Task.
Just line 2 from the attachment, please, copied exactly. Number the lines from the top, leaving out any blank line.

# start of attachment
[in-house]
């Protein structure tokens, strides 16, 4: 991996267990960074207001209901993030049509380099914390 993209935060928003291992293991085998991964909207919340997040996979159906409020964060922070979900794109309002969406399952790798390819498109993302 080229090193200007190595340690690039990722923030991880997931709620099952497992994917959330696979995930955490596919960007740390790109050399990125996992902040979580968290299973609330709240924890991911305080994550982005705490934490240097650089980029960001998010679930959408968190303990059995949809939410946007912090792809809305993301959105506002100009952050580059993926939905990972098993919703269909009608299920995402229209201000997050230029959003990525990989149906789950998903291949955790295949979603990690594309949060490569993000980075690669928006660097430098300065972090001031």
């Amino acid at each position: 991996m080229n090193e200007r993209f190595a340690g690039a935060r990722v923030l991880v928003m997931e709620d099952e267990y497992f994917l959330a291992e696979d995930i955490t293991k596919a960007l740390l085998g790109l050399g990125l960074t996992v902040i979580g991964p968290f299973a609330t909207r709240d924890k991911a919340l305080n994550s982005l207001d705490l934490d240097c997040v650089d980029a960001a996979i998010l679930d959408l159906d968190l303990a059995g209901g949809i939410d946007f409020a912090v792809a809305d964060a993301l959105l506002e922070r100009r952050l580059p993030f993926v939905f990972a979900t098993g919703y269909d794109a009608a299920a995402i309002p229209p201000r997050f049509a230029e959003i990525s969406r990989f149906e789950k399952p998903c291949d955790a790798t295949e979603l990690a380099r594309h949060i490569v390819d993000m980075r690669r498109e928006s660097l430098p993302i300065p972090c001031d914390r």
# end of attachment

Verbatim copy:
């Protein structure tokens, strides 16, 4: 991996267990960074207001209901993030049509380099914390 993209935060928003291992293991085998991964909207919340997040996979159906409020964060922070979900794109309002969406399952790798390819498109993302 080229090193200007190595340690690039990722923030991880997931709620099952497992994917959330696979995930955490596919960007740390790109050399990125996992902040979580968290299973609330709240924890991911305080994550982005705490934490240097650089980029960001998010679930959408968190303990059995949809939410946007912090792809809305993301959105506002100009952050580059993926939905990972098993919703269909009608299920995402229209201000997050230029959003990525990989149906789950998903291949955790295949979603990690594309949060490569993000980075690669928006660097430098300065972090001031």